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Year : 2019  |  Volume : 3  |  Issue : 1  |  Page : 35-38

Biosecurity-related biomedical laboratory practices in Pakistan: Educating personnel regarding transportation of biohazardous substances

1 Department of Pediatrics and Child Health, Aga Khan University, Karachi, Pakistan
2 Department of Pediatrics and Child Health; Department of Pathology and Laboratory Medicine, Aga Khan University, Karachi, Pakistan

Correspondence Address:
Dr. Sadia Shakoor
Department of Pathology and Laboratory Medicine, Pediatrics and Child Health, Aga Khan University, Karachi
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Source of Support: None, Conflict of Interest: None

DOI: 10.4103/bbrj.bbrj_20_19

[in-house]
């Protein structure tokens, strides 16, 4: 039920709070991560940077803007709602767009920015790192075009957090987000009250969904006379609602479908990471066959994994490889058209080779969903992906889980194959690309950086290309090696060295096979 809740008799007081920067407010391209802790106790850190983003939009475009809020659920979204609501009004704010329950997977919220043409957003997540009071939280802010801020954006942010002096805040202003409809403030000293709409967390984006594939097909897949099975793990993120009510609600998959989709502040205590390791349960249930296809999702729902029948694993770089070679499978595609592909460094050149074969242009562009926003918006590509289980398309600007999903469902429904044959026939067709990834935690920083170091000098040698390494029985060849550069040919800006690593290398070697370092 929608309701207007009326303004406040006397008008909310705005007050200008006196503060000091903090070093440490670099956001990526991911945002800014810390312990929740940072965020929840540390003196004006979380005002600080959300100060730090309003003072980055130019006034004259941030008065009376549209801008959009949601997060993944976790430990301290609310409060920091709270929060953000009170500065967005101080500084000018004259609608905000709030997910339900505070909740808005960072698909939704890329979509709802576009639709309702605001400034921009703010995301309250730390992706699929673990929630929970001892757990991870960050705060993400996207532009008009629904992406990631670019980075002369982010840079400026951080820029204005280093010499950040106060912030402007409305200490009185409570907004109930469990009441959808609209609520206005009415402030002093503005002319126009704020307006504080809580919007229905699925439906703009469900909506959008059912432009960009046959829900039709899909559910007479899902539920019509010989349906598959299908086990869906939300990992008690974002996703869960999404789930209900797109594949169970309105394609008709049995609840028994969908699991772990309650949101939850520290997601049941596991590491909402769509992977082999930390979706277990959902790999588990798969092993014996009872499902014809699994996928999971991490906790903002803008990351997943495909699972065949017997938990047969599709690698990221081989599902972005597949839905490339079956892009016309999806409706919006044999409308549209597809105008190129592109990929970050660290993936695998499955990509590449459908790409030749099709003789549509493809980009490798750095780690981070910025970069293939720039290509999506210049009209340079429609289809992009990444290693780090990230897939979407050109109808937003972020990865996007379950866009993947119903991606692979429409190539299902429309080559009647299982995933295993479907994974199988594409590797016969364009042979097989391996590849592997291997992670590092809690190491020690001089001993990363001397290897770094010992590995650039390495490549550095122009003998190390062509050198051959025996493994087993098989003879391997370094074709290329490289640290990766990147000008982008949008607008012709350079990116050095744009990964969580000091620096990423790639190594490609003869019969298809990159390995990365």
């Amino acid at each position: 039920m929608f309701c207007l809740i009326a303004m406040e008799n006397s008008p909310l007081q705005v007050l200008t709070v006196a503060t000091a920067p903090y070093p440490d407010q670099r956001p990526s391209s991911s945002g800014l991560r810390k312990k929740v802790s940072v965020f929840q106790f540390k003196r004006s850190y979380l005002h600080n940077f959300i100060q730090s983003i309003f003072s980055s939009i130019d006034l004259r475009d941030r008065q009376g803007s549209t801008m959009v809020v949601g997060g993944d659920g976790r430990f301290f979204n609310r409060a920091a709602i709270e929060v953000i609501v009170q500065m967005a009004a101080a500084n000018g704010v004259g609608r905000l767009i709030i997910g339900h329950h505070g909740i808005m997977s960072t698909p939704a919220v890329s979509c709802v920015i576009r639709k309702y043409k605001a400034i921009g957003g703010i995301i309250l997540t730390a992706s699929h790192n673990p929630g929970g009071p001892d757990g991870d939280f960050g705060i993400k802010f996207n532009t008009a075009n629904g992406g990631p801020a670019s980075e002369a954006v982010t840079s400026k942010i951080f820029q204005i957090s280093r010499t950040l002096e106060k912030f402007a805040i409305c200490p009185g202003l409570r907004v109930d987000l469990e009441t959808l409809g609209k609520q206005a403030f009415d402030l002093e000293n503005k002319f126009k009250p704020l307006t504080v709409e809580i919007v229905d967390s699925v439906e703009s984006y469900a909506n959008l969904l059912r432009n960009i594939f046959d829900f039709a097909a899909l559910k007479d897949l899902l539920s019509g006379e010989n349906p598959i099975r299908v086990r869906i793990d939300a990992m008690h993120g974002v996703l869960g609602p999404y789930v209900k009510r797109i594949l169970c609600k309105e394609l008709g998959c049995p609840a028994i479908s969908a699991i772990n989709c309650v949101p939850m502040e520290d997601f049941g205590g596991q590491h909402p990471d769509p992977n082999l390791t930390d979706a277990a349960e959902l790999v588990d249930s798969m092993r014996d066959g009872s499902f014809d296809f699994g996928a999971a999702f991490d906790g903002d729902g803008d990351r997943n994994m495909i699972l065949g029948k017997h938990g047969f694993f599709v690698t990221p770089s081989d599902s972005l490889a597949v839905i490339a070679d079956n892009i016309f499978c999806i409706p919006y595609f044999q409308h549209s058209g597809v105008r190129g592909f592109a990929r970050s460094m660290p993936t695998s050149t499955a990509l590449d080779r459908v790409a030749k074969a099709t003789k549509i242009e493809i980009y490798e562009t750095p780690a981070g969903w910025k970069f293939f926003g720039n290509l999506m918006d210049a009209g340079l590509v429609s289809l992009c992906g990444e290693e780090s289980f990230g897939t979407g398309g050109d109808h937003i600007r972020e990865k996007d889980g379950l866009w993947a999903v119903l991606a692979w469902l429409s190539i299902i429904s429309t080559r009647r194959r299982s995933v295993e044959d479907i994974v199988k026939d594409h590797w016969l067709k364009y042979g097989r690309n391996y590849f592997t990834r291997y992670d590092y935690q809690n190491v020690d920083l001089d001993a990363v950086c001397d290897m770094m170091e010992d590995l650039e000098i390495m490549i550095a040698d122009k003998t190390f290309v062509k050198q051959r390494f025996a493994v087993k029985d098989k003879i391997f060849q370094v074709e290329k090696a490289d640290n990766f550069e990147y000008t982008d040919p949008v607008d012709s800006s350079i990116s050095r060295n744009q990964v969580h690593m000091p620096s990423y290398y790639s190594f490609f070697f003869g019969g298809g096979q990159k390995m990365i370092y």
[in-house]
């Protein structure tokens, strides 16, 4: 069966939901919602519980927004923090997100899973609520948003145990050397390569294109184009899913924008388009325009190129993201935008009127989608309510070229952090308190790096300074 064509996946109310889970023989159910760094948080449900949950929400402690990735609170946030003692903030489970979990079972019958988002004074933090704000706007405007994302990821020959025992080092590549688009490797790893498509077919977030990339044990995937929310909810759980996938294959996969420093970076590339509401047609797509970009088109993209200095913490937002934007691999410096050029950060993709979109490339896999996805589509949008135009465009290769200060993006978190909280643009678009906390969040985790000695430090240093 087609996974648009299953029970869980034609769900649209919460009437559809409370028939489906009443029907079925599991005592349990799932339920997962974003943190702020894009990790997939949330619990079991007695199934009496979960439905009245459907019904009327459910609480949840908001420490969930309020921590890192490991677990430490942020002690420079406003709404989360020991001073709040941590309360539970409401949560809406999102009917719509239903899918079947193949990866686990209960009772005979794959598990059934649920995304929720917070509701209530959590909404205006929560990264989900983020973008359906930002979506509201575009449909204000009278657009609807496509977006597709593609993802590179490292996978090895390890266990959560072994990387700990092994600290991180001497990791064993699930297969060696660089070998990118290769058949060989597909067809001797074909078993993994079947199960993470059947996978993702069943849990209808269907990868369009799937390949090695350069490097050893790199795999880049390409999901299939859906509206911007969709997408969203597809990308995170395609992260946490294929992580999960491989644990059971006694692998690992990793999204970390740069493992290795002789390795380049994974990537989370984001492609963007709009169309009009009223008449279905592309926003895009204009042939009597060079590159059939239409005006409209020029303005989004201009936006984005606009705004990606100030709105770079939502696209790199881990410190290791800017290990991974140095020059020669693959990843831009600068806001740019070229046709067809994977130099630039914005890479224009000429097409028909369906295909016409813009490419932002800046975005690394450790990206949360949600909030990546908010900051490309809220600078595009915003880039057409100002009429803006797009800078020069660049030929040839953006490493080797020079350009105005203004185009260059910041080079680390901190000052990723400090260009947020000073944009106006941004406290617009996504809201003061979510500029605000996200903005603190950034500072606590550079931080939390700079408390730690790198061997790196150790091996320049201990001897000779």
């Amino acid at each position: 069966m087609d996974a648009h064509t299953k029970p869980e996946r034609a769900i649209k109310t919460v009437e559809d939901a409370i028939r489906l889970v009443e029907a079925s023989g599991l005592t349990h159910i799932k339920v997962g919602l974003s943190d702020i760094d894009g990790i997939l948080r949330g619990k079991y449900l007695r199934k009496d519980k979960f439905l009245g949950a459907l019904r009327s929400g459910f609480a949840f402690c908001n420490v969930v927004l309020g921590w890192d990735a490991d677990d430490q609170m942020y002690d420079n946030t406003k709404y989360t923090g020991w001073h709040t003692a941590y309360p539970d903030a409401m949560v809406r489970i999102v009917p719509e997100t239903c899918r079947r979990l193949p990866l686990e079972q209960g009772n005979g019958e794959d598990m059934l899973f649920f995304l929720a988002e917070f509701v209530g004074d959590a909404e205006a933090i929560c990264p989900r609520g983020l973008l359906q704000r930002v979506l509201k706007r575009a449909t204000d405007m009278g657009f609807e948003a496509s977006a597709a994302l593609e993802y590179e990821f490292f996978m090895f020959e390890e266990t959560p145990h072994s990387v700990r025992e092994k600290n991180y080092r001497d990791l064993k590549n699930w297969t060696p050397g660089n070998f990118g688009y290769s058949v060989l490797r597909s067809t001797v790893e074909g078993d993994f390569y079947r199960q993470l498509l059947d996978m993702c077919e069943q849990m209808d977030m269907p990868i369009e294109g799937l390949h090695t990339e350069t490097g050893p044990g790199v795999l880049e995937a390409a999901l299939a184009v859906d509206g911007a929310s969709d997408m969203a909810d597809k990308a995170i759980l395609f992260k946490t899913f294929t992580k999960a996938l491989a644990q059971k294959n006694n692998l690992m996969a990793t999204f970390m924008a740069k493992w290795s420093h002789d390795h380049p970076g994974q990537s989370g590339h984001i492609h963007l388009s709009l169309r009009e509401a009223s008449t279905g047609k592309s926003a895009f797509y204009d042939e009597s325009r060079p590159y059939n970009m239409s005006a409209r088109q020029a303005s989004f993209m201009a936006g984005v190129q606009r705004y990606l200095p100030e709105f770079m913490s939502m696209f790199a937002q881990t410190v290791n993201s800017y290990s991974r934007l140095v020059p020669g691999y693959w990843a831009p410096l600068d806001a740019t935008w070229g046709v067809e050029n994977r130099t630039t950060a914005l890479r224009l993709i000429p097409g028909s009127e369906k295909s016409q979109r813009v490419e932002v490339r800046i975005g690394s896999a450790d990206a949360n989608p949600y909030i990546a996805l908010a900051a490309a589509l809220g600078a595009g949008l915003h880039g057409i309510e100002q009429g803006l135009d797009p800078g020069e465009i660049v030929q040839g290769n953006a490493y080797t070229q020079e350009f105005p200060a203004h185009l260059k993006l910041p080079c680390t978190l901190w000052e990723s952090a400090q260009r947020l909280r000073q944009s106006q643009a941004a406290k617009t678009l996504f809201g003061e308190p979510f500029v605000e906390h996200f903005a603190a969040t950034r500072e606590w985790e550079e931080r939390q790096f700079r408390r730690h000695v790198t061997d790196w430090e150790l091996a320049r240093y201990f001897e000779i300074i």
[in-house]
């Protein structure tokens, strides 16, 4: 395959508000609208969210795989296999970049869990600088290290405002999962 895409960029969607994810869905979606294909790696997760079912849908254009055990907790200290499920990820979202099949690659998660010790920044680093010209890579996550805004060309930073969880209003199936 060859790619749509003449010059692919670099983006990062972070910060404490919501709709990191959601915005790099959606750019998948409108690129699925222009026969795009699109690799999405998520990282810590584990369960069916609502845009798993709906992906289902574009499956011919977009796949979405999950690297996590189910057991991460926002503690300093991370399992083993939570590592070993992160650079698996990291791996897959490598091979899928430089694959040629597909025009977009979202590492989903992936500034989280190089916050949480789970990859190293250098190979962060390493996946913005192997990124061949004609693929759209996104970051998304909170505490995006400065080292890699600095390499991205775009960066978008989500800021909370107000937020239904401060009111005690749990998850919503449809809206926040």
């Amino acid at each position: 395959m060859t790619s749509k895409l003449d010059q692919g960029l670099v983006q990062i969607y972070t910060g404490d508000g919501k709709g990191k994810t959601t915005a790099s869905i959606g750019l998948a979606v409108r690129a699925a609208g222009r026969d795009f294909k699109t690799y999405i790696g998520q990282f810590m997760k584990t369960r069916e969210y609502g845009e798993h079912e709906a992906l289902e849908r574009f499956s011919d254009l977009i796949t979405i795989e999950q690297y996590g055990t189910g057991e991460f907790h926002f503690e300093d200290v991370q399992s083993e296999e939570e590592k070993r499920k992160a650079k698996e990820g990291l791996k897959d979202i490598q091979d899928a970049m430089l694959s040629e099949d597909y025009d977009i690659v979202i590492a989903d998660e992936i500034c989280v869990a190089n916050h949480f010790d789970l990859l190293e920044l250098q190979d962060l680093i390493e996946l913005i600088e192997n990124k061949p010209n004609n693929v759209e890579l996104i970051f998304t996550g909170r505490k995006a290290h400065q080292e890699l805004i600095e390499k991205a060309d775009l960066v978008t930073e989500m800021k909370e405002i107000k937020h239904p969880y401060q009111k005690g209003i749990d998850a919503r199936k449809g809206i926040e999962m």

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Background: Unchecked and unregulated transport of biohazardous material is a serious risk to the population and the environment. More importantly, packaging and knowledge of transport requirements and regulations is essential among personnel preparing and dispatching biohazardous shipments. To ensure safe transport practices among biomedical staff, regular training sessions are required but are not frequently carried out. We report on pre- and posttest knowledge among clinical laboratory and biomedical staff from southern Pakistan after such training. Methods: A basic questionnaire developed from the International Air Transport Association Dangerous Goods Regulations was prepared and administered to 36 participants in two different workshops carried out in April 2016 in Karachi, Pakistan. Questionnaires were administered before (pretest) and after (posttest) the practical training exercises to test comprehension. Scores from each participant were entered in MS Excel. Normalized learning gains (NLGs) were calculated for each participant. Results: Participants demonstrated lack of baseline knowledge of transport regulations and procedures for biohazardous material. After a full-day training session comprising lectures, demonstrations, as well as hands-on application of triple packaging requirements for refrigerated, dry ice, and ambient temperature shipments, the average NLG for 36 participants was 0.7 ± 0.3. Conclusions: Our results show that baseline knowledge of biosecurity and transport guidelines among laboratory personnel in southern Pakistan is poor. Moreover, hands-on workshops can be instrumental in increasing knowledge and understanding of these guidelines among personnel and should be conducted regularly.

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